Susan Stearns of EAST presented on using Tableau, a data visualization tool. EAST's goal was to find a tool to analyze their holdings data, provided by CRL in spreadsheet form for EAST's Serials and Journals Working Group. The working group needed a tool with features similar to GreenGlass, which creates visualizations from spreadsheet data. EAST found that Tableau came close to matching GreenGlass. The tool could provide visualizations for different retention models for serials and journals. It could also be used as a central workspace by EAST libraries to download and review title and holdings information. EAST plans to continue using Tableau to visualize the data provided by CRL for a second group of holdings.

WRLC announced that all its members are moving to a new integrated library system. All WRLC members are moving from Sierra or Voyager to Ex Libris’ ALMA. The consolidation to one system allows WRLC members to share their records and use Alma's Analytic module for collection analysis.

OCUL does not have a shared print program but supports several shared print programs. They are building a next generation, shared library services platform that will fuse access with preservation for both print and digital content.

The EAST Monograph Summit

Susan Stearns reported on the EAST Monograph Shared Print Summit held April 5-6, 2018, in Boston, MA. One outcome of the meeting was the decision to establish a federation of the various shared print monograph programs. Committees were formed to study this and other topics of importance in shared print for monographs. A write-up of the Summit is available on the Summit website.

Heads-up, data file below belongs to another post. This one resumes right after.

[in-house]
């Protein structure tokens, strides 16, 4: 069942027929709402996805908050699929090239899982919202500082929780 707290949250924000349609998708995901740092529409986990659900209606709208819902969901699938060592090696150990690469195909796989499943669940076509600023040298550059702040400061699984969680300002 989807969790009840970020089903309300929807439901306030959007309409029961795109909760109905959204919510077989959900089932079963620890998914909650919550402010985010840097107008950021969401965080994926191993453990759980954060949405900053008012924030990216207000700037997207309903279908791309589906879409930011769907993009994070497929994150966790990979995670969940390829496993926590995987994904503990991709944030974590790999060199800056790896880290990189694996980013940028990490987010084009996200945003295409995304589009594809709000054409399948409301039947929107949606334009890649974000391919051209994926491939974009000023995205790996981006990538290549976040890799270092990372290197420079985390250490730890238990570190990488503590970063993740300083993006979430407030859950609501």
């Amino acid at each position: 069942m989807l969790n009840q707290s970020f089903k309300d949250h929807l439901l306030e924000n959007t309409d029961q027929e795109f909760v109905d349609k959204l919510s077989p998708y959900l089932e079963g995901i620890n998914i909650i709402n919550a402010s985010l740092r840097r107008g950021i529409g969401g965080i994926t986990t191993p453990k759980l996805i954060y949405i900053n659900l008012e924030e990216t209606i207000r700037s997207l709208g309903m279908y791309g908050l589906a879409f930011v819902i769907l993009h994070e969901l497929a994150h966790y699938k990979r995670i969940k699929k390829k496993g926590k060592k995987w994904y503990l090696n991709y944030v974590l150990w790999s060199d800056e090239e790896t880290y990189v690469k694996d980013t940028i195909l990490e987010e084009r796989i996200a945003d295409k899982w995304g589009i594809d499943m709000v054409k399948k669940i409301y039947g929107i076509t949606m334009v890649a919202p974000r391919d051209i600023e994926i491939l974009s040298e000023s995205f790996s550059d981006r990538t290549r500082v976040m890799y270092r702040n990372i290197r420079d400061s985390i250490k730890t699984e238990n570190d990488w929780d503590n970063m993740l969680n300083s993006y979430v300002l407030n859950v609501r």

Short Subjects

The University of California’s Kathy Martinyak discussed changes at the UC's Regional Library Facilities (RLFs). They have decided to change the inventory systems at both RLF's to reclaim wasted space. The RLF's will be reorganized to a Harvard-style shelving arrangement to save space.

Jeff Kosokoff of Duke University introduced ideas on leveraging existing library workflows and processes to facilitate decisions on monograph retention. He suggested that shared print monograph programs could go beyond the standard model of building collection lists through analysis. Programs could instead consider their MOU as a means for members to commit to retentions at a smaller scale, identifying at-risk content through regular library work processes.


The retirement of two prominent people in shared print efforts was recognized at the PAN meeting. The first was Lizanne Payne, who retires from HathiTrust in January 2019. Kim Armstrong, after her presentation on the Rosemont Group, commended Lizanne for her many contributions to shared print. The second was Rick Lugg from SCS. Bob Kieft spoke of Rick's many accomplishments after his presentation on FPR. Further written comments from Bob Kieft and Matthew Revitt were added to the PAN archive.

PAN Archive

For more detail on the PAN Forum in New Orleans please visit the archive of this and past PAN forums to see the presentations and read program updates.